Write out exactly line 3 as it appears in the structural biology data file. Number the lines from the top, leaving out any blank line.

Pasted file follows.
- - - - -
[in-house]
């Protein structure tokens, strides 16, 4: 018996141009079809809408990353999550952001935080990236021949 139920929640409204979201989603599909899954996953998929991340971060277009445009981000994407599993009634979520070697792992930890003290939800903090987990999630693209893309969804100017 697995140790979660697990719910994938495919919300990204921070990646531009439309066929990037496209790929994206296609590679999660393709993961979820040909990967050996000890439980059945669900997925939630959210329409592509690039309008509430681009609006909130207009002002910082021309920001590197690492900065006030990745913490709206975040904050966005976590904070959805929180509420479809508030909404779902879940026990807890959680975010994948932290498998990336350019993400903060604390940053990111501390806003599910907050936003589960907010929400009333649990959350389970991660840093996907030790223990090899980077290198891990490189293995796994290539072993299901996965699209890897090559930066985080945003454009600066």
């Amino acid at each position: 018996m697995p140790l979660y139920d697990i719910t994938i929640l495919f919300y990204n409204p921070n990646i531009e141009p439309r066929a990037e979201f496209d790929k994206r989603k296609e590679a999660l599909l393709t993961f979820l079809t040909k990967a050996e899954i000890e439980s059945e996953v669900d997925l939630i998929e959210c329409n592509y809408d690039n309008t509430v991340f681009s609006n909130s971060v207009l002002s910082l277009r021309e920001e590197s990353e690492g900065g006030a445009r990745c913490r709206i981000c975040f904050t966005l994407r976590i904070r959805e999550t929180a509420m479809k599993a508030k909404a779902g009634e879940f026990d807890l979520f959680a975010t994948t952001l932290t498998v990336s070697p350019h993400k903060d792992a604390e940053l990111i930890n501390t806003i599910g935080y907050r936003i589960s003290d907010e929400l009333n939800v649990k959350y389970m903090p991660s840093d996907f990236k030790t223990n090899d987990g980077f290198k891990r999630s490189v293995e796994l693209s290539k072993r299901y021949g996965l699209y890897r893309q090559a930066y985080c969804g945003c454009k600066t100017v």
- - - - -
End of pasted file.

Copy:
């Amino acid at each position: 018996m697995p140790l979660y139920d697990i719910t994938i929640l495919f919300y990204n409204p921070n990646i531009e141009p439309r066929a990037e979201f496209d790929k994206r989603k296609e590679a999660l599909l393709t993961f979820l079809t040909k990967a050996e899954i000890e439980s059945e996953v669900d997925l939630i998929e959210c329409n592509y809408d690039n309008t509430v991340f681009s609006n909130s971060v207009l002002s910082l277009r021309e920001e590197s990353e690492g900065g006030a445009r990745c913490r709206i981000c975040f904050t966005l994407r976590i904070r959805e999550t929180a509420m479809k599993a508030k909404a779902g009634e879940f026990d807890l979520f959680a975010t994948t952001l932290t498998v990336s070697p350019h993400k903060d792992a604390e940053l990111i930890n501390t806003i599910g935080y907050r936003i589960s003290d907010e929400l009333n939800v649990k959350y389970m903090p991660s840093d996907f990236k030790t223990n090899d987990g980077f290198k891990r999630s490189v293995e796994l693209s290539k072993r299901y021949g996965l699209y890897r893309q090559a930066y985080c969804g945003c454009k600066t100017v």